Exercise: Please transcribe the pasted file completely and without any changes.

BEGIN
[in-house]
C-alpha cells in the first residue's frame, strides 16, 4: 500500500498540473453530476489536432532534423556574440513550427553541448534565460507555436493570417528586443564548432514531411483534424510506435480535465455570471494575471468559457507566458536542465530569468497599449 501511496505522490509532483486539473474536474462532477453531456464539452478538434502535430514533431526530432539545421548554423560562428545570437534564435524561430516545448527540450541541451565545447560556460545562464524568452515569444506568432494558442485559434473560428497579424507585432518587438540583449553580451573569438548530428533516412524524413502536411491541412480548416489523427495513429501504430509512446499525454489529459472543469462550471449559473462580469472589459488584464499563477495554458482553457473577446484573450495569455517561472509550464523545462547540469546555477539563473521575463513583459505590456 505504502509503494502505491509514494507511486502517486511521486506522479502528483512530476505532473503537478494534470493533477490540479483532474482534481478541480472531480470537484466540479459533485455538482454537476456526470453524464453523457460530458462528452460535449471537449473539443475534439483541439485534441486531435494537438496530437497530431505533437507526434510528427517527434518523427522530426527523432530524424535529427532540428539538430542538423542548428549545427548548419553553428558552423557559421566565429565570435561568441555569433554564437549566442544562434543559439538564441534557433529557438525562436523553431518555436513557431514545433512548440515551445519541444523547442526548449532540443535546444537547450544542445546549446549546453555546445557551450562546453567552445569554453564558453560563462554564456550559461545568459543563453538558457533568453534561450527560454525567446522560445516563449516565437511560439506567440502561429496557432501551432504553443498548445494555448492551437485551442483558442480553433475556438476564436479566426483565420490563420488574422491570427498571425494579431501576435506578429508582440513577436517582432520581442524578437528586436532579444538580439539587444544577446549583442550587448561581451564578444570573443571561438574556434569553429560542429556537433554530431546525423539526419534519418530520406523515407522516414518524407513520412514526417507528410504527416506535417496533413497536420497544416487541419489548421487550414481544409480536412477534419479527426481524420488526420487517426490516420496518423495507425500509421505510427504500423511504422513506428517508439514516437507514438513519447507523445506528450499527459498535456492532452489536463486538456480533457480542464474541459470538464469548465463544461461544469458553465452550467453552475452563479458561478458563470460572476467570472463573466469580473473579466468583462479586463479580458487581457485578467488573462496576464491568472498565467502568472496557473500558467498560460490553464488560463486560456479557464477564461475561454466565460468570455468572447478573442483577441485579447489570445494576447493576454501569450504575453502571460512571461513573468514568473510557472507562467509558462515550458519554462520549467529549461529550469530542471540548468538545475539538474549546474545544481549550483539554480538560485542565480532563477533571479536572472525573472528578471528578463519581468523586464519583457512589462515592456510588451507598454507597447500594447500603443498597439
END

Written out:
[in-house]
C-alpha cells in the first residue's frame, strides 16, 4: 500500500498540473453530476489536432532534423556574440513550427553541448534565460507555436493570417528586443564548432514531411483534424510506435480535465455570471494575471468559457507566458536542465530569468497599449 501511496505522490509532483486539473474536474462532477453531456464539452478538434502535430514533431526530432539545421548554423560562428545570437534564435524561430516545448527540450541541451565545447560556460545562464524568452515569444506568432494558442485559434473560428497579424507585432518587438540583449553580451573569438548530428533516412524524413502536411491541412480548416489523427495513429501504430509512446499525454489529459472543469462550471449559473462580469472589459488584464499563477495554458482553457473577446484573450495569455517561472509550464523545462547540469546555477539563473521575463513583459505590456 505504502509503494502505491509514494507511486502517486511521486506522479502528483512530476505532473503537478494534470493533477490540479483532474482534481478541480472531480470537484466540479459533485455538482454537476456526470453524464453523457460530458462528452460535449471537449473539443475534439483541439485534441486531435494537438496530437497530431505533437507526434510528427517527434518523427522530426527523432530524424535529427532540428539538430542538423542548428549545427548548419553553428558552423557559421566565429565570435561568441555569433554564437549566442544562434543559439538564441534557433529557438525562436523553431518555436513557431514545433512548440515551445519541444523547442526548449532540443535546444537547450544542445546549446549546453555546445557551450562546453567552445569554453564558453560563462554564456550559461545568459543563453538558457533568453534561450527560454525567446522560445516563449516565437511560439506567440502561429496557432501551432504553443498548445494555448492551437485551442483558442480553433475556438476564436479566426483565420490563420488574422491570427498571425494579431501576435506578429508582440513577436517582432520581442524578437528586436532579444538580439539587444544577446549583442550587448561581451564578444570573443571561438574556434569553429560542429556537433554530431546525423539526419534519418530520406523515407522516414518524407513520412514526417507528410504527416506535417496533413497536420497544416487541419489548421487550414481544409480536412477534419479527426481524420488526420487517426490516420496518423495507425500509421505510427504500423511504422513506428517508439514516437507514438513519447507523445506528450499527459498535456492532452489536463486538456480533457480542464474541459470538464469548465463544461461544469458553465452550467453552475452563479458561478458563470460572476467570472463573466469580473473579466468583462479586463479580458487581457485578467488573462496576464491568472498565467502568472496557473500558467498560460490553464488560463486560456479557464477564461475561454466565460468570455468572447478573442483577441485579447489570445494576447493576454501569450504575453502571460512571461513573468514568473510557472507562467509558462515550458519554462520549467529549461529550469530542471540548468538545475539538474549546474545544481549550483539554480538560485542565480532563477533571479536572472525573472528578471528578463519581468523586464519583457512589462515592456510588451507598454507597447500594447500603443498597439